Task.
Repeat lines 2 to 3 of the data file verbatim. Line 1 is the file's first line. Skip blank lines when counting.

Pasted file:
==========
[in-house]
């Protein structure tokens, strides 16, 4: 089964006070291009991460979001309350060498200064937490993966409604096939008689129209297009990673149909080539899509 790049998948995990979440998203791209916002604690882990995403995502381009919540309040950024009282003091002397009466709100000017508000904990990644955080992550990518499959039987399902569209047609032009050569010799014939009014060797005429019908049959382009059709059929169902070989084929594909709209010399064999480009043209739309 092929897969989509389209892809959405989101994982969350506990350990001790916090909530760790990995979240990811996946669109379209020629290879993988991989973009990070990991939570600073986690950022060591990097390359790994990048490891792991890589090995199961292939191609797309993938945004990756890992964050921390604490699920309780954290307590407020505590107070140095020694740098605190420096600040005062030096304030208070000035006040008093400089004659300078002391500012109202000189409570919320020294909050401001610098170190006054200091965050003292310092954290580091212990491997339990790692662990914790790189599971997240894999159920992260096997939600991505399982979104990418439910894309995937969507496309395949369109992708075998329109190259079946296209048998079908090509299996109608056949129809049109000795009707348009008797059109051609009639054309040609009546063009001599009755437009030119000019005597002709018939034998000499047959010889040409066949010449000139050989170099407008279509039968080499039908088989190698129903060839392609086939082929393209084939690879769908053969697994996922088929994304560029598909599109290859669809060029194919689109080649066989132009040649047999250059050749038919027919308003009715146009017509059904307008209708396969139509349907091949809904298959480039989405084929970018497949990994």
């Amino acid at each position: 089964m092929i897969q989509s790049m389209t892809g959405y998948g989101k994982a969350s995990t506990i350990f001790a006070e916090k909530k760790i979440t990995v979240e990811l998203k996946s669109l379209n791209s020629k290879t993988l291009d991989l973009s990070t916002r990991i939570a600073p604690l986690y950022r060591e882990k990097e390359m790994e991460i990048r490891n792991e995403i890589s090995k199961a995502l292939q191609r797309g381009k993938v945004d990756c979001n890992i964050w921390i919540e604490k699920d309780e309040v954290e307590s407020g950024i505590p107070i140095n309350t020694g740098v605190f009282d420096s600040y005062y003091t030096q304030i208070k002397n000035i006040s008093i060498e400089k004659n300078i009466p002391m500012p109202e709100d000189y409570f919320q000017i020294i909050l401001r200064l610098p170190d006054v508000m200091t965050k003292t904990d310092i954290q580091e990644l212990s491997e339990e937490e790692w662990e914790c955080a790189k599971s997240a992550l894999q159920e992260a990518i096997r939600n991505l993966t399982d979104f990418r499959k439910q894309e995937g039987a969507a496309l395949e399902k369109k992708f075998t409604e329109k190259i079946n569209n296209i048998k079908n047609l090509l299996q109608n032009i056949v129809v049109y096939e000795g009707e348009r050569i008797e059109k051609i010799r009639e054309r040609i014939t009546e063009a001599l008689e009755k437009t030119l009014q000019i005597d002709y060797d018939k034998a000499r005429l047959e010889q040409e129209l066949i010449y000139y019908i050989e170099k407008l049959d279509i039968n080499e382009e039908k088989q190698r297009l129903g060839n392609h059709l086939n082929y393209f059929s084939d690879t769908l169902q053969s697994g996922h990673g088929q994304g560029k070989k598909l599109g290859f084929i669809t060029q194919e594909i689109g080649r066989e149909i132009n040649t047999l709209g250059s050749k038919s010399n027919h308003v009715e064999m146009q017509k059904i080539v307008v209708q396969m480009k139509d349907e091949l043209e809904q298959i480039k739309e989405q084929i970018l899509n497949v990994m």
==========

């Protein structure tokens, strides 16, 4: 089964006070291009991460979001309350060498200064937490993966409604096939008689129209297009990673149909080539899509 790049998948995990979440998203791209916002604690882990995403995502381009919540309040950024009282003091002397009466709100000017508000904990990644955080992550990518499959039987399902569209047609032009050569010799014939009014060797005429019908049959382009059709059929169902070989084929594909709209010399064999480009043209739309 092929897969989509389209892809959405989101994982969350506990350990001790916090909530760790990995979240990811996946669109379209020629290879993988991989973009990070990991939570600073986690950022060591990097390359790994990048490891792991890589090995199961292939191609797309993938945004990756890992964050921390604490699920309780954290307590407020505590107070140095020694740098605190420096600040005062030096304030208070000035006040008093400089004659300078002391500012109202000189409570919320020294909050401001610098170190006054200091965050003292310092954290580091212990491997339990790692662990914790790189599971997240894999159920992260096997939600991505399982979104990418439910894309995937969507496309395949369109992708075998329109190259079946296209048998079908090509299996109608056949129809049109000795009707348009008797059109051609009639054309040609009546063009001599009755437009030119000019005597002709018939034998000499047959010889040409066949010449000139050989170099407008279509039968080499039908088989190698129903060839392609086939082929393209084939690879769908053969697994996922088929994304560029598909599109290859669809060029194919689109080649066989132009040649047999250059050749038919027919308003009715146009017509059904307008209708396969139509349907091949809904298959480039989405084929970018497949990994």
């Amino acid at each position: 089964m092929i897969q989509s790049m389209t892809g959405y998948g989101k994982a969350s995990t506990i350990f001790a006070e916090k909530k760790i979440t990995v979240e990811l998203k996946s669109l379209n791209s020629k290879t993988l291009d991989l973009s990070t916002r990991i939570a600073p604690l986690y950022r060591e882990k990097e390359m790994e991460i990048r490891n792991e995403i890589s090995k199961a995502l292939q191609r797309g381009k993938v945004d990756c979001n890992i964050w921390i919540e604490k699920d309780e309040v954290e307590s407020g950024i505590p107070i140095n309350t020694g740098v605190f009282d420096s600040y005062y003091t030096q304030i208070k002397n000035i006040s008093i060498e400089k004659n300078i009466p002391m500012p109202e709100d000189y409570f919320q000017i020294i909050l401001r200064l610098p170190d006054v508000m200091t965050k003292t904990d310092i954290q580091e990644l212990s491997e339990e937490e790692w662990e914790c955080a790189k599971s997240a992550l894999q159920e992260a990518i096997r939600n991505l993966t399982d979104f990418r499959k439910q894309e995937g039987a969507a496309l395949e399902k369109k992708f075998t409604e329109k190259i079946n569209n296209i048998k079908n047609l090509l299996q109608n032009i056949v129809v049109y096939e000795g009707e348009r050569i008797e059109k051609i010799r009639e054309r040609i014939t009546e063009a001599l008689e009755k437009t030119l009014q000019i005597d002709y060797d018939k034998a000499r005429l047959e010889q040409e129209l066949i010449y000139y019908i050989e170099k407008l049959d279509i039968n080499e382009e039908k088989q190698r297009l129903g060839n392609h059709l086939n082929y393209f059929s084939d690879t769908l169902q053969s697994g996922h990673g088929q994304g560029k070989k598909l599109g290859f084929i669809t060029q194919e594909i689109g080649r066989e149909i132009n040649t047999l709209g250059s050749k038919s010399n027919h308003v009715e064999m146009q017509k059904i080539v307008v209708q396969m480009k139509d349907e091949l043209e809904q298959i480039k739309e989405q084929i970018l899509n497949v990994m």